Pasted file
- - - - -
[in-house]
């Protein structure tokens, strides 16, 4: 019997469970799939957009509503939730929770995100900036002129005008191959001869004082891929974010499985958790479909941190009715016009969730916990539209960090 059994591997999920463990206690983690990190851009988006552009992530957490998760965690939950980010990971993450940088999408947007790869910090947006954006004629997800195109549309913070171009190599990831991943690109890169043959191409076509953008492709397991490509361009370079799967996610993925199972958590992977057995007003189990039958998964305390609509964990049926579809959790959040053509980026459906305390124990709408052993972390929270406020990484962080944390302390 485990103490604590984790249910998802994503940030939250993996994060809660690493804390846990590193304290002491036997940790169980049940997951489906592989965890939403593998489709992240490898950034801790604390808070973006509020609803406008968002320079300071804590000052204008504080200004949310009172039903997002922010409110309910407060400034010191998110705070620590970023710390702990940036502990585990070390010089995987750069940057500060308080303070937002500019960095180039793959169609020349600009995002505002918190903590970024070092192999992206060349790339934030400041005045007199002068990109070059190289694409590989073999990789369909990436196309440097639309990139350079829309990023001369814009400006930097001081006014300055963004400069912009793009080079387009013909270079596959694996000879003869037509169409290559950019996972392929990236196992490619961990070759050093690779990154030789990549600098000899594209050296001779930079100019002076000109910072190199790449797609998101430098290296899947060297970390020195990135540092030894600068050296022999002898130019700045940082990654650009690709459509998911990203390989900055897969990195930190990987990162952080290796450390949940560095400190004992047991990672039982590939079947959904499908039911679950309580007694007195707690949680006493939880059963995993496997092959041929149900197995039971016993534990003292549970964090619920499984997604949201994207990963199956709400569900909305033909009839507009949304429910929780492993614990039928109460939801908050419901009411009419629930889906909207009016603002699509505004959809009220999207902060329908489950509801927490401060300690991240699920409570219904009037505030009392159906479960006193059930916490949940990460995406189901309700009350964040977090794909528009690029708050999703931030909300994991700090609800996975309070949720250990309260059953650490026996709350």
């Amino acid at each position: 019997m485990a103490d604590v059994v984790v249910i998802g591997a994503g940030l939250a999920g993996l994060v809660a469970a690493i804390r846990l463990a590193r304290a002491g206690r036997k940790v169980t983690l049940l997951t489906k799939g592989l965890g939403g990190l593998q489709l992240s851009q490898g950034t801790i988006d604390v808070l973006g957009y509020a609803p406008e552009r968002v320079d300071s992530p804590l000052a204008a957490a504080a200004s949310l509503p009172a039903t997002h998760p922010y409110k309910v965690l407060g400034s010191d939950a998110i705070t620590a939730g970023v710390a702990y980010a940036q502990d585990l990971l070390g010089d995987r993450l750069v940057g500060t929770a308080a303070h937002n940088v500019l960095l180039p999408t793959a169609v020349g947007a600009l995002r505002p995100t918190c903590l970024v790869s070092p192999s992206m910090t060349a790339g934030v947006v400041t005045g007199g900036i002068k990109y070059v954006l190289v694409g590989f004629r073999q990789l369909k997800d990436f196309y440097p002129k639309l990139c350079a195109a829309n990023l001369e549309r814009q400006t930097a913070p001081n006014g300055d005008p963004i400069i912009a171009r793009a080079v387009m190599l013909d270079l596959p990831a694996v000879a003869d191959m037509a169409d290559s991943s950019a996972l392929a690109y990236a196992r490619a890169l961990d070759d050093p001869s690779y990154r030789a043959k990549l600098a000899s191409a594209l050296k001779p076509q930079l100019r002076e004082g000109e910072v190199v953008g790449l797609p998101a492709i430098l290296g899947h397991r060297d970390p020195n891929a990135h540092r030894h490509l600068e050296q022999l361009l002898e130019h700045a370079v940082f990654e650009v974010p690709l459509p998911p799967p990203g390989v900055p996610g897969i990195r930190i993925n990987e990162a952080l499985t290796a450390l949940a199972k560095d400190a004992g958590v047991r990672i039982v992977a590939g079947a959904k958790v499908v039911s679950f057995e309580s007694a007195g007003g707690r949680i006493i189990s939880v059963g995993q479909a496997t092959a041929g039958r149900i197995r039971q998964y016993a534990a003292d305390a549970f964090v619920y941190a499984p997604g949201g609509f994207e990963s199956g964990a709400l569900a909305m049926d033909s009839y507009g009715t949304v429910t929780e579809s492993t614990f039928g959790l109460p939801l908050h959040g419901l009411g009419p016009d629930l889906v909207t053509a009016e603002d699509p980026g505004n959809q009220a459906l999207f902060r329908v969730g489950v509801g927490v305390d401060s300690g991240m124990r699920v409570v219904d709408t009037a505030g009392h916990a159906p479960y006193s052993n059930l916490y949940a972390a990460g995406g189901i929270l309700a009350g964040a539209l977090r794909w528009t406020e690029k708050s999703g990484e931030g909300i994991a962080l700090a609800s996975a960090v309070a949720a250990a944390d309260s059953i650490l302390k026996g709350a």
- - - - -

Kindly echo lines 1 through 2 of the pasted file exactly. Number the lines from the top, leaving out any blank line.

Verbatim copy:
[in-house]
């Protein structure tokens, strides 16, 4: 019997469970799939957009509503939730929770995100900036002129005008191959001869004082891929974010499985958790479909941190009715016009969730916990539209960090 059994591997999920463990206690983690990190851009988006552009992530957490998760965690939950980010990971993450940088999408947007790869910090947006954006004629997800195109549309913070171009190599990831991943690109890169043959191409076509953008492709397991490509361009370079799967996610993925199972958590992977057995007003189990039958998964305390609509964990049926579809959790959040053509980026459906305390124990709408052993972390929270406020990484962080944390302390 485990103490604590984790249910998802994503940030939250993996994060809660690493804390846990590193304290002491036997940790169980049940997951489906592989965890939403593998489709992240490898950034801790604390808070973006509020609803406008968002320079300071804590000052204008504080200004949310009172039903997002922010409110309910407060400034010191998110705070620590970023710390702990940036502990585990070390010089995987750069940057500060308080303070937002500019960095180039793959169609020349600009995002505002918190903590970024070092192999992206060349790339934030400041005045007199002068990109070059190289694409590989073999990789369909990436196309440097639309990139350079829309990023001369814009400006930097001081006014300055963004400069912009793009080079387009013909270079596959694996000879003869037509169409290559950019996972392929990236196992490619961990070759050093690779990154030789990549600098000899594209050296001779930079100019002076000109910072190199790449797609998101430098290296899947060297970390020195990135540092030894600068050296022999002898130019700045940082990654650009690709459509998911990203390989900055897969990195930190990987990162952080290796450390949940560095400190004992047991990672039982590939079947959904499908039911679950309580007694007195707690949680006493939880059963995993496997092959041929149900197995039971016993534990003292549970964090619920499984997604949201994207990963199956709400569900909305033909009839507009949304429910929780492993614990039928109460939801908050419901009411009419629930889906909207009016603002699509505004959809009220999207902060329908489950509801927490401060300690991240699920409570219904009037505030009392159906479960006193059930916490949940990460995406189901309700009350964040977090794909528009690029708050999703931030909300994991700090609800996975309070949720250990309260059953650490026996709350």